Article:
  Agile User Interface Development
Subject:   I'm sorry....
Date:   2004-12-06 09:05:42
From:   decoder
Response to: I'm sorry....

Actually, I didn't explain that point well enough. If you read that whole section of the recipes book, it starts by saying that most people think that most people think it's not worth the effort, but then, ultimately, because Jasper won't compile pages for them, they just walk away. The very next section is about Velocity and how simple it is to test templates there.


Furthermore, their whole 'gold master' approach is super simplistic and not given much serious treatment.


Let me be super-specific. In JSF, the framework kicks back messages automatically if a validation or conversion fails. I made my own custom component to pick up those messages and turn the style of the corresponding field's label to red text. Wouldn't it be great to have a unit test that creates a form, forces an error and then checks to see that the style of the label in the response (the same page being redrawn) was red?


Most people think of unit tests as being simply so we can figure out if something works. Automation yields a much broader value: being able to know that something works at all times.

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  • I'm sorry....
    2005-02-02 17:27:38  jbrains [View]

    It is pretty difficult for me /not/ to have read that whole section of the book. I read it while I was writing it. :)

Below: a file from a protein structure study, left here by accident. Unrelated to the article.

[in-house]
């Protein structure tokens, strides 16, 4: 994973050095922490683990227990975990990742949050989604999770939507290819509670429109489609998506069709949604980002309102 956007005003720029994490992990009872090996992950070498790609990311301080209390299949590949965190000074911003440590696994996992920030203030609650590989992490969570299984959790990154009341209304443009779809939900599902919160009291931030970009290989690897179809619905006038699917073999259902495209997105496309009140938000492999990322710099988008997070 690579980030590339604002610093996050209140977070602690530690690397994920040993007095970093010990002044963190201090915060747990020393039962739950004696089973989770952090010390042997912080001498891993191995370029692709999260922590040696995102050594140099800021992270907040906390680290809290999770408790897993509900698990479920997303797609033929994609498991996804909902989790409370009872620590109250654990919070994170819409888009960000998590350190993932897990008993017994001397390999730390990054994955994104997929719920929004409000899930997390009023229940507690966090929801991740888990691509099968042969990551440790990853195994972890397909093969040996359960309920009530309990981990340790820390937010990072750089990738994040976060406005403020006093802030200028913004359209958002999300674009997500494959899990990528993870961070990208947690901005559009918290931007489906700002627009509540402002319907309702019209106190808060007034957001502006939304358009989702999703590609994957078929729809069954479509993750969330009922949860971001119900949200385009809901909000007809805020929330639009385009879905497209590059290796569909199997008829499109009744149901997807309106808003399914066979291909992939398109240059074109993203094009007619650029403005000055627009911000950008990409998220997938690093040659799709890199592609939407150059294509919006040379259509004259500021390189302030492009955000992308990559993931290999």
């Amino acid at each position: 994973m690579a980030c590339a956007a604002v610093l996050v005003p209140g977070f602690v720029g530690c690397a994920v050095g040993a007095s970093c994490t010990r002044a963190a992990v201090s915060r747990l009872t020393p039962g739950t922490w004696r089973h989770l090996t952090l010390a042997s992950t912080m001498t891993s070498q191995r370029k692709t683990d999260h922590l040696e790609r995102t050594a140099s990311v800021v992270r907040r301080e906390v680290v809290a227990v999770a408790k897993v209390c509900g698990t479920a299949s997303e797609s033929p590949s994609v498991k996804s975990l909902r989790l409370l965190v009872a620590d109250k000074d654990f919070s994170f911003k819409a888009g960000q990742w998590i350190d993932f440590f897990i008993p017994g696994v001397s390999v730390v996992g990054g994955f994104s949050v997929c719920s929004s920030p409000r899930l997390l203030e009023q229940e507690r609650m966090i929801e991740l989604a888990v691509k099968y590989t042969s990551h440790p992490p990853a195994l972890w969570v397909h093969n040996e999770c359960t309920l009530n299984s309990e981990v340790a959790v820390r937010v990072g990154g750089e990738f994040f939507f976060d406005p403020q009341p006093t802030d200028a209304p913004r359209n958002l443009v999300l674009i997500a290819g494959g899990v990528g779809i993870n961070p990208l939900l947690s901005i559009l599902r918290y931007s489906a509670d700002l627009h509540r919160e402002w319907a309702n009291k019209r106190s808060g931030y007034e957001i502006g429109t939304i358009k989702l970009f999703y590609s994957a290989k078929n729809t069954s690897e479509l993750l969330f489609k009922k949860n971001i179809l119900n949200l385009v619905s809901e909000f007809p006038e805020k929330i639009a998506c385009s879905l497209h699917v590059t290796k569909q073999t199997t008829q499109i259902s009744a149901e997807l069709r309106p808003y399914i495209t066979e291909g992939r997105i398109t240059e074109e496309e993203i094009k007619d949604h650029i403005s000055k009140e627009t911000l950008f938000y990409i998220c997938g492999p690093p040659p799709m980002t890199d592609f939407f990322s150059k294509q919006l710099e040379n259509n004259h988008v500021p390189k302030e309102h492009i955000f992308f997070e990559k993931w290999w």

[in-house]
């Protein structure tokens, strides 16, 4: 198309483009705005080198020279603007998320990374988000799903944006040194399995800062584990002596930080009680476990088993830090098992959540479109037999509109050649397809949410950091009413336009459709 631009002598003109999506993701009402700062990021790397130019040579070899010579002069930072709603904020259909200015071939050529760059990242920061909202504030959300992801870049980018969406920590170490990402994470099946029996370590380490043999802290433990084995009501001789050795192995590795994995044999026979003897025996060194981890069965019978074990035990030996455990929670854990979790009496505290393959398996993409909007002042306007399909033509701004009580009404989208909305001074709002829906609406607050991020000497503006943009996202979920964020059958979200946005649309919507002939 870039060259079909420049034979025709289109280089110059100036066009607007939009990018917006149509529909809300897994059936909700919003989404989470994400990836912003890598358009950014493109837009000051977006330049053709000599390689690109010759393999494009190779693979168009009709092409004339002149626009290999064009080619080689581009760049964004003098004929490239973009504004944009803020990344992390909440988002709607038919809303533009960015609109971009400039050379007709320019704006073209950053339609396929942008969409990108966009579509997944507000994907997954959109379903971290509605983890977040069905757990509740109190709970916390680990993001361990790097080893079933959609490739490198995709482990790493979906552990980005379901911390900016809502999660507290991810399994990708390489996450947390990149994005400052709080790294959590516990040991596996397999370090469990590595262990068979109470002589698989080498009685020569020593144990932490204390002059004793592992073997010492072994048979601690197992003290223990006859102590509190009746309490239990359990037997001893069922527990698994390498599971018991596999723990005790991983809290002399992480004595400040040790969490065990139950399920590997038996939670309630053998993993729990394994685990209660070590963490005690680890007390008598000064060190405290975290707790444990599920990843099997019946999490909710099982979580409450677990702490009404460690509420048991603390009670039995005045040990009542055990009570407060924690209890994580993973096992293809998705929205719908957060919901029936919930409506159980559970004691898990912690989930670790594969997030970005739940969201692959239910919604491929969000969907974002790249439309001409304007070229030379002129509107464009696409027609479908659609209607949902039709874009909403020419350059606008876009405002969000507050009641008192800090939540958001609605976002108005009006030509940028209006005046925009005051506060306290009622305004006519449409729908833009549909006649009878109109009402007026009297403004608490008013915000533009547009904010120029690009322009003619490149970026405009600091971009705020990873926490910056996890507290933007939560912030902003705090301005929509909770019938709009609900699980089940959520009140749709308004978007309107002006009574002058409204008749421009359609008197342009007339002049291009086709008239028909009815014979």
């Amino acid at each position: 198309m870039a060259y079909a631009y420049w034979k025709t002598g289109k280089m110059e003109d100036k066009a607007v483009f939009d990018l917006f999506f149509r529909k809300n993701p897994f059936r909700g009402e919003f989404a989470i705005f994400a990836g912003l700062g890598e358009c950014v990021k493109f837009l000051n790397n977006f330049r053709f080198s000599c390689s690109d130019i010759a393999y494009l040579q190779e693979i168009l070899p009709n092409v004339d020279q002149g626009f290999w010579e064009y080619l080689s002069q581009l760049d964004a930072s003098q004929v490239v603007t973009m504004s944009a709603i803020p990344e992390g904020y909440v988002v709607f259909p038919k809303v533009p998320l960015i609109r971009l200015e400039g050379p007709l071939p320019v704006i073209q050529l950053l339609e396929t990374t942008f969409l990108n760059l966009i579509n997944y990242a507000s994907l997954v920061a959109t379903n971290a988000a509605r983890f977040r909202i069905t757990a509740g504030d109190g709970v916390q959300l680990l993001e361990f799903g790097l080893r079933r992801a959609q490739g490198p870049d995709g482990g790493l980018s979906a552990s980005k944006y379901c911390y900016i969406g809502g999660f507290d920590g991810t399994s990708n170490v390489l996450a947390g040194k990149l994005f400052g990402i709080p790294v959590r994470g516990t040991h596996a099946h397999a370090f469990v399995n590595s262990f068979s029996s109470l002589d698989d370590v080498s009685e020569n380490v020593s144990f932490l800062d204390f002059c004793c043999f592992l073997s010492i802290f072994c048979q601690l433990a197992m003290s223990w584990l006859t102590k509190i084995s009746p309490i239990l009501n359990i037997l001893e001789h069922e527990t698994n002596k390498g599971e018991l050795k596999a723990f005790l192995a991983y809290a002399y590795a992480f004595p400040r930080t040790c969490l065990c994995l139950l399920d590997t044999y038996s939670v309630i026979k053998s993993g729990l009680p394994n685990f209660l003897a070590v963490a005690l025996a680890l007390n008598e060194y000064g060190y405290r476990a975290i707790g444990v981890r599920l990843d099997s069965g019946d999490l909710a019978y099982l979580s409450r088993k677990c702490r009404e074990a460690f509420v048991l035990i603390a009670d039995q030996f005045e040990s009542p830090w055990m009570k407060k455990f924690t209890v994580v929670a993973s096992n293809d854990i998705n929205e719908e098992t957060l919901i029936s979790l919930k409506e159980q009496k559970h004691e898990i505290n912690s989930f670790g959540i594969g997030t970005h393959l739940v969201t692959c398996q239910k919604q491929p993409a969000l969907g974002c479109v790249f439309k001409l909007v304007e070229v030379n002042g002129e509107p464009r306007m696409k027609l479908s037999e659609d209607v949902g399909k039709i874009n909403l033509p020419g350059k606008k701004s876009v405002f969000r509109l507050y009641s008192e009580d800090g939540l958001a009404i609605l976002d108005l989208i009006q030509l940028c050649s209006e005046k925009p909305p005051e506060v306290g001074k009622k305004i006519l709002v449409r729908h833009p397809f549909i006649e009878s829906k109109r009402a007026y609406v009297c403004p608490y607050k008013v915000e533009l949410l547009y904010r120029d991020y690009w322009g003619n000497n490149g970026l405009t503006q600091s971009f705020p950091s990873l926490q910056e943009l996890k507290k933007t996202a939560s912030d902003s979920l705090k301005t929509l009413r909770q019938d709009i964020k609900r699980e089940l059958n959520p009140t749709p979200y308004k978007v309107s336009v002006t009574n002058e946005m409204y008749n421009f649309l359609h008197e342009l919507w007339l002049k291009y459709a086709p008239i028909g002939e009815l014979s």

As for JSPs, it is still impossible to test JSPs entirely outside the container, and as a result, I prefer to use other page template technologies. That said, it's easy to write tests for JSPs using Cactus, something both JUnit Recipes and JUnit in Action describe in detail. Because Vince did such a good job writing about it, I didn't feel it necessary to try to do any better.

    I really don't understand this comment: "[T]heir whole 'gold master' approach is super simplistic and not given much serious treatment." In what way didn't I treat it seriously? I use it seriously often enough. What wasn't serious about it?

    I admit I'm no expert on JSF, so I can't comment on how to test JSF-based applications. If I ever find myself on a project using JSF, then I'll learn what I need to learn and I'll probably write about it.

    I really liked your closing comment: "Most people think of unit tests as being simply so we can figure out if something works. Automation yields a much broader value: being able to know that something works at all times." I couldn't agree more.